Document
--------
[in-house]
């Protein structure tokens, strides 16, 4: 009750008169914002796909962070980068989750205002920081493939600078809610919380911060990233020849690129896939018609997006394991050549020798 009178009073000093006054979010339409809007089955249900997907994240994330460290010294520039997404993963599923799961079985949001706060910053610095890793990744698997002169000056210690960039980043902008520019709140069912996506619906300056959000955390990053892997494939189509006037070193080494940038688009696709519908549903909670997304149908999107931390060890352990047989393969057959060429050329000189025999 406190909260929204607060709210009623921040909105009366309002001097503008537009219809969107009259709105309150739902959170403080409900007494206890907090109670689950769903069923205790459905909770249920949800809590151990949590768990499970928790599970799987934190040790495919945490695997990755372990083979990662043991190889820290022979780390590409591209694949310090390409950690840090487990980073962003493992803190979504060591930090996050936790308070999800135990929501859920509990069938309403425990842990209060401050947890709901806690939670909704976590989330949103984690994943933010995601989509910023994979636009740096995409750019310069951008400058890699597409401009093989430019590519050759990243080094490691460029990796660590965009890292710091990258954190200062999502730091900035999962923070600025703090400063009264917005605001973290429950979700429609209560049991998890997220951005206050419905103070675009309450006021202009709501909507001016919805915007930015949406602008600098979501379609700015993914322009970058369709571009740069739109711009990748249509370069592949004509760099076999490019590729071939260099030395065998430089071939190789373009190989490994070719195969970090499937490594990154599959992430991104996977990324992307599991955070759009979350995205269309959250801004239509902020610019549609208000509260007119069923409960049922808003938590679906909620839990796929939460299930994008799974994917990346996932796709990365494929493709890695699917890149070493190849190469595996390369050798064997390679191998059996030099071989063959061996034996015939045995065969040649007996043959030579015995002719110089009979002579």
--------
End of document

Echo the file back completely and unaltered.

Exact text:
[in-house]
């Protein structure tokens, strides 16, 4: 009750008169914002796909962070980068989750205002920081493939600078809610919380911060990233020849690129896939018609997006394991050549020798 009178009073000093006054979010339409809007089955249900997907994240994330460290010294520039997404993963599923799961079985949001706060910053610095890793990744698997002169000056210690960039980043902008520019709140069912996506619906300056959000955390990053892997494939189509006037070193080494940038688009696709519908549903909670997304149908999107931390060890352990047989393969057959060429050329000189025999 406190909260929204607060709210009623921040909105009366309002001097503008537009219809969107009259709105309150739902959170403080409900007494206890907090109670689950769903069923205790459905909770249920949800809590151990949590768990499970928790599970799987934190040790495919945490695997990755372990083979990662043991190889820290022979780390590409591209694949310090390409950690840090487990980073962003493992803190979504060591930090996050936790308070999800135990929501859920509990069938309403425990842990209060401050947890709901806690939670909704976590989330949103984690994943933010995601989509910023994979636009740096995409750019310069951008400058890699597409401009093989430019590519050759990243080094490691460029990796660590965009890292710091990258954190200062999502730091900035999962923070600025703090400063009264917005605001973290429950979700429609209560049991998890997220951005206050419905103070675009309450006021202009709501909507001016919805915007930015949406602008600098979501379609700015993914322009970058369709571009740069739109711009990748249509370069592949004509760099076999490019590729071939260099030395065998430089071939190789373009190989490994070719195969970090499937490594990154599959992430991104996977990324992307599991955070759009979350995205269309959250801004239509902020610019549609208000509260007119069923409960049922808003938590679906909620839990796929939460299930994008799974994917990346996932796709990365494929493709890695699917890149070493190849190469595996390369050798064997390679191998059996030099071989063959061996034996015939045995065969040649007996043959030579015995002719110089009979002579």